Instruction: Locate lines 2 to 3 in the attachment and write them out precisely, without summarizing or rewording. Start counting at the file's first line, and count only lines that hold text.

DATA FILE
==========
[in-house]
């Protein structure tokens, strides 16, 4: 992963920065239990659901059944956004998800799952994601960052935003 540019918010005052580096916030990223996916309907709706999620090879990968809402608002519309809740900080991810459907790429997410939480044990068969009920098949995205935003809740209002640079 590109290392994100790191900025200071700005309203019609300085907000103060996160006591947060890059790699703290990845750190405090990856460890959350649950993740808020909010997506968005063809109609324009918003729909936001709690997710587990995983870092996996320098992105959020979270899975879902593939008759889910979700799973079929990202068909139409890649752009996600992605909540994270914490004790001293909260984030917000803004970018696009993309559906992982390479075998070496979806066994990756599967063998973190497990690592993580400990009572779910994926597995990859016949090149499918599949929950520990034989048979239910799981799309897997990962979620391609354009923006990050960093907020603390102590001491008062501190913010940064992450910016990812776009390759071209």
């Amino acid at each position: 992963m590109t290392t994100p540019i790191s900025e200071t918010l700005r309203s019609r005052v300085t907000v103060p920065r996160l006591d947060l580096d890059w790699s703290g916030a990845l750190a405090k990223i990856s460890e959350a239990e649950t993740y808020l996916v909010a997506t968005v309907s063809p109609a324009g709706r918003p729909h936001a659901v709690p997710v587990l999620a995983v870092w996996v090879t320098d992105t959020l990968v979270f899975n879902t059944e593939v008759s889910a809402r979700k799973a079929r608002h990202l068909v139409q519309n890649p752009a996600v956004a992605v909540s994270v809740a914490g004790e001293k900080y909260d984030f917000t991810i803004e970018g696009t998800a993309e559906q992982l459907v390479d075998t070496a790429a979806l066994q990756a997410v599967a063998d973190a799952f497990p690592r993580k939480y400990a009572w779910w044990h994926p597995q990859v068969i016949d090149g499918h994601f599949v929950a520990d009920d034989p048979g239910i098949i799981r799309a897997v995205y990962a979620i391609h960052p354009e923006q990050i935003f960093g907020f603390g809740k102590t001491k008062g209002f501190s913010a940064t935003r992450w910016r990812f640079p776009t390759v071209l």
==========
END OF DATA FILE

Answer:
């Protein structure tokens, strides 16, 4: 992963920065239990659901059944956004998800799952994601960052935003 540019918010005052580096916030990223996916309907709706999620090879990968809402608002519309809740900080991810459907790429997410939480044990068969009920098949995205935003809740209002640079 590109290392994100790191900025200071700005309203019609300085907000103060996160006591947060890059790699703290990845750190405090990856460890959350649950993740808020909010997506968005063809109609324009918003729909936001709690997710587990995983870092996996320098992105959020979270899975879902593939008759889910979700799973079929990202068909139409890649752009996600992605909540994270914490004790001293909260984030917000803004970018696009993309559906992982390479075998070496979806066994990756599967063998973190497990690592993580400990009572779910994926597995990859016949090149499918599949929950520990034989048979239910799981799309897997990962979620391609354009923006990050960093907020603390102590001491008062501190913010940064992450910016990812776009390759071209």
């Amino acid at each position: 992963m590109t290392t994100p540019i790191s900025e200071t918010l700005r309203s019609r005052v300085t907000v103060p920065r996160l006591d947060l580096d890059w790699s703290g916030a990845l750190a405090k990223i990856s460890e959350a239990e649950t993740y808020l996916v909010a997506t968005v309907s063809p109609a324009g709706r918003p729909h936001a659901v709690p997710v587990l999620a995983v870092w996996v090879t320098d992105t959020l990968v979270f899975n879902t059944e593939v008759s889910a809402r979700k799973a079929r608002h990202l068909v139409q519309n890649p752009a996600v956004a992605v909540s994270v809740a914490g004790e001293k900080y909260d984030f917000t991810i803004e970018g696009t998800a993309e559906q992982l459907v390479d075998t070496a790429a979806l066994q990756a997410v599967a063998d973190a799952f497990p690592r993580k939480y400990a009572w779910w044990h994926p597995q990859v068969i016949d090149g499918h994601f599949v929950a520990d009920d034989p048979g239910i098949i799981r799309a897997v995205y990962a979620i391609h960052p354009e923006q990050i935003f960093g907020f603390g809740k102590t001491k008062g209002f501190s913010a940064t935003r992450w910016r990812f640079p776009t390759v071209l």